Synthese 200 (2):1-23 (2022)

Rosa W. Runhardt
Leiden University
Evidential pluralists, like Federica Russo and Jon Williamson, argue that causal claims should be corroborated by establishing both the existence of a suitable correlation and a suitable mechanism complex. At first glance, this fits well with mixed method research in the social sciences, which often involves a pluralist combination of statistical and mechanistic evidence. However, statistical evidence concerns a population of cases, while mechanistic evidence is found in individual case studies. How should researchers combine such general statistical evidence and specific mechanistic evidence? This article discusses a very recent answer to this question, ‘multi-method large-N qualitative analysis’ or multi-method LNQA, popular in political science and international relations studies of rare events like democratic transitions and cease-fire agreements. Multi-method LNQA combines a comprehensive study of all relevant event cases with statistical analysis, in an attempt to solve the issues of generalization faced by other types of qualitative research, such as selection bias and lack of representativeness. I will argue that the kind of general causal claim that multi-method LNQA is after, however, is crucially different from the average treatment effect found in statistical analysis and can in fact only be supported with mechanistic evidence. I conclude from this that mixed method research, and thereby evidential pluralism, may be inappropriate in this context.
Keywords evidential pluralism  causal mechanism  case study research  mixed methods research  multi-method research  large-N qualitative research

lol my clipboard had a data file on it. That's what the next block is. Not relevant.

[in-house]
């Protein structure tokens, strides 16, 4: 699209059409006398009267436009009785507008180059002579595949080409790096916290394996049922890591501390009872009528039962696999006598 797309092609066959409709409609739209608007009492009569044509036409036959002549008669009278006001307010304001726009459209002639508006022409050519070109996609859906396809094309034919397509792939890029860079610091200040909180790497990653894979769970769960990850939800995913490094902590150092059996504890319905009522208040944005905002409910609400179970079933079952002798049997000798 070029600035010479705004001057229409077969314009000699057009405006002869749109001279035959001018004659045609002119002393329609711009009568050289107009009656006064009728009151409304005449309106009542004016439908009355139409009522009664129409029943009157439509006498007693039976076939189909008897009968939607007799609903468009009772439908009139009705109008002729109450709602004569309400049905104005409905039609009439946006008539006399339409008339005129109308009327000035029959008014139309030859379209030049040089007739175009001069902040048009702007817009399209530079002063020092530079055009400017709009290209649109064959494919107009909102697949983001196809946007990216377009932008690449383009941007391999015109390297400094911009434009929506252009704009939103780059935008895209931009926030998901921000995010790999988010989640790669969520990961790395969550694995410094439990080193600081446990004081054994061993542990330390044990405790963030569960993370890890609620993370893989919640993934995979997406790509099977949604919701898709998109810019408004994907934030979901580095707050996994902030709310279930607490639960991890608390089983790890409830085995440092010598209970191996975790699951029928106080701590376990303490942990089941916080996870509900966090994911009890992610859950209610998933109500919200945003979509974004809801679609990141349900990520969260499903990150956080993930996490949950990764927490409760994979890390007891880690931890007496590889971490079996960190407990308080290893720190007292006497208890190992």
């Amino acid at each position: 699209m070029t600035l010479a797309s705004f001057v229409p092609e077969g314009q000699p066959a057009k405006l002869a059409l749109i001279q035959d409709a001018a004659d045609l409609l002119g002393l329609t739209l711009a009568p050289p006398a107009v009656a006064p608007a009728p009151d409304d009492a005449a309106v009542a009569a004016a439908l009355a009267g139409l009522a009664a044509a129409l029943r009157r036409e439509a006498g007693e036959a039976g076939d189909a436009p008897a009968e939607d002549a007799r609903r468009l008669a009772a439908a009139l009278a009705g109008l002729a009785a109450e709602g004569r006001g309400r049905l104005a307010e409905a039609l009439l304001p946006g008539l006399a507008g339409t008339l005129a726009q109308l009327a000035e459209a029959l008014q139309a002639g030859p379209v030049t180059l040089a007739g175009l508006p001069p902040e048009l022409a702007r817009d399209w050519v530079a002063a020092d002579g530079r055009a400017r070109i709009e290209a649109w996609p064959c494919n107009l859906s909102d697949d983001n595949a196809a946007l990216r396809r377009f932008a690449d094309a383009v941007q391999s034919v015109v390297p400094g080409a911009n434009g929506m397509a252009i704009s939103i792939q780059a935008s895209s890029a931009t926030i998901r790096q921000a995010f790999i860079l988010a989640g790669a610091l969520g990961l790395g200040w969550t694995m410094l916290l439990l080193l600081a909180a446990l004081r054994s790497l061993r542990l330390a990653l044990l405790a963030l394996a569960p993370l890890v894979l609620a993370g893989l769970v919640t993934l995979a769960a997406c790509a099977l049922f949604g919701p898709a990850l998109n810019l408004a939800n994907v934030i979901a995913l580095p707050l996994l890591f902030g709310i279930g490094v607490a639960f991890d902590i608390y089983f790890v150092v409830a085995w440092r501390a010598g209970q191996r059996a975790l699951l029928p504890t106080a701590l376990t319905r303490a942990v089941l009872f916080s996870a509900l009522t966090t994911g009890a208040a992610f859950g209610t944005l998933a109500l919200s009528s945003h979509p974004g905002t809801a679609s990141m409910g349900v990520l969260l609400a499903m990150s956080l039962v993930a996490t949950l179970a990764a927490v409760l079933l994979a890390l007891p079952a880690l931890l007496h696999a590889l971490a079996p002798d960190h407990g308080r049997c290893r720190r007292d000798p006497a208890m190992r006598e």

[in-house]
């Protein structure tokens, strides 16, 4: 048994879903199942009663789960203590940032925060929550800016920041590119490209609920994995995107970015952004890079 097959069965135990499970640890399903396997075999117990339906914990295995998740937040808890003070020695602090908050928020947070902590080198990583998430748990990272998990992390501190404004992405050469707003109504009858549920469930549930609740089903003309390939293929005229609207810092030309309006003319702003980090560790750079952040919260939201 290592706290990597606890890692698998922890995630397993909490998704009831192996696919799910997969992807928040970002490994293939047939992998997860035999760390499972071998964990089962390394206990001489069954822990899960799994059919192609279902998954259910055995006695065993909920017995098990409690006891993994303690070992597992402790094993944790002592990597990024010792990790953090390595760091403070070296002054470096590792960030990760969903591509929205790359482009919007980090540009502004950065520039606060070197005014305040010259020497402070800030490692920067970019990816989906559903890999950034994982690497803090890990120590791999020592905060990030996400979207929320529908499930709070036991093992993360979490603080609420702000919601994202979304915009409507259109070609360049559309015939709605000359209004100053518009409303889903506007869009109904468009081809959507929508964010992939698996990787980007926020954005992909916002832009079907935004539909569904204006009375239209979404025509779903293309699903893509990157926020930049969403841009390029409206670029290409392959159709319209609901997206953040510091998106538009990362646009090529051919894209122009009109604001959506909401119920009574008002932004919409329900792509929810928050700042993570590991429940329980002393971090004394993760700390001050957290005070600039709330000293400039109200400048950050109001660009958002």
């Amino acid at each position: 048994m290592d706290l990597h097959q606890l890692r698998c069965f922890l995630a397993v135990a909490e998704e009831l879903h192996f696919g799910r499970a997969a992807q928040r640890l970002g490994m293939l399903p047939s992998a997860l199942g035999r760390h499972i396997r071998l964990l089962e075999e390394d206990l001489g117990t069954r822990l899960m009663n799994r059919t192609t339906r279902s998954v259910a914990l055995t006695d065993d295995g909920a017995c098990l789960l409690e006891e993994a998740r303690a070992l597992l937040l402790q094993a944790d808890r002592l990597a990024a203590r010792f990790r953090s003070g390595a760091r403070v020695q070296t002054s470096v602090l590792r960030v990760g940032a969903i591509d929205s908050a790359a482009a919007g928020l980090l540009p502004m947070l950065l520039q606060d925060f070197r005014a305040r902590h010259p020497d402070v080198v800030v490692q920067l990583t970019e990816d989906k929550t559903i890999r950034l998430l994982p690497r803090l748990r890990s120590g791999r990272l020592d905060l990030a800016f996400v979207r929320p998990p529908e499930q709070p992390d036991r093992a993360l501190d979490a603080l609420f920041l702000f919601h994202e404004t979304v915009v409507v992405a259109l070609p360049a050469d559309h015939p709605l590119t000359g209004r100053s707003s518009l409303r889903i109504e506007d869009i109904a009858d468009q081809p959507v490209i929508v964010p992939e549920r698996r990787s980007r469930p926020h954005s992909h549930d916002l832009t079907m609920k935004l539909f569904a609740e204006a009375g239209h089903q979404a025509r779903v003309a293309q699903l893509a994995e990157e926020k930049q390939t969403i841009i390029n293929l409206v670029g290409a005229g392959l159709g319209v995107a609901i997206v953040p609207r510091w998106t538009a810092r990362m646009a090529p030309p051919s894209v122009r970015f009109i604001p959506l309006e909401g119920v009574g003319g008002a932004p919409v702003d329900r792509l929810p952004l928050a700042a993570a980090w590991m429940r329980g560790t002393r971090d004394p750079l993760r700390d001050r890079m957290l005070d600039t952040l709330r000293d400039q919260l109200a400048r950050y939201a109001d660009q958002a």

Categories No categories specified
(categorize this paper)
DOI 10.1007/s11229-022-03650-w
Edit this record
Mark as duplicate
Export citation
Find it on Scholar
Request removal from index
Translate to english
Revision history

Download options

PhilArchive copy

Upload a copy of this paper     Check publisher's policy     Papers currently archived: 70,163
External links

Setup an account with your affiliations in order to access resources via your University's proxy server
Configure custom proxy (use this if your affiliation does not provide a proxy)
Through your library

References found in this work BETA

Thinking About Mechanisms.Peter Machamer, Lindley Darden & Carl F. Craver - 2000 - Philosophy of Science 67 (1):1-25.
Interpreting Causality in the Health Sciences.Federica Russo & Jon Williamson - 2007 - International Studies in the Philosophy of Science 21 (2):157 – 170.
Probabilistic Causality.Ellery Eells - 1991 - Cambridge, England: Cambridge University Press.

View all 27 references / Add more references

Citations of this work BETA

No citations found.

Add more citations

Similar books and articles

Applying Evidential Pluralism to the Social Sciences.Yafeng Shan & Jon Williamson - 2021 - European Journal for Philosophy of Science 11 (4):1-27.
Qualitative Research Methods and Evidential Reasoning.Corrado Matta - 2019 - Philosophy of the Social Sciences 49 (5):385-412.
Causal Models and Evidential Pluralism in Econometrics.Alessio Moneta & Federica Russo - 2014 - Journal of Economic Methodology 21 (1):54-76.
Philosophical Reflections on Research Methodology for Social Sciences.Hafiz Syed Husain - 2019 - Beytulhikme An International Journal of Philosophy 9 (9:3):585-596.
Cultural Pluralism and its Effects on Educational Systems.Tayyebeh Tavassoli - 2019 - Journal of Philosophical Theological Research 20 (78):166-189.
Reinforced Reasoning in Medicine.Daniel Auker-Howlett & Michael Wilde - 2020 - Journal of Evaluation in Clinical Practice 26 (2):458-464.
Making Evidential Claims in Epidemiology: Three Strategies for the Study of the Exposome.Stefano Canali - 2020 - Studies in History and Philosophy of Science Part C: Studies in History and Philosophy of Biological and Biomedical Sciences 82:101248.


Added to PP index

Total views
4 ( #1,278,214 of 2,506,844 )

Recent downloads (6 months)
4 ( #170,106 of 2,506,844 )

How can I increase my downloads?


My notes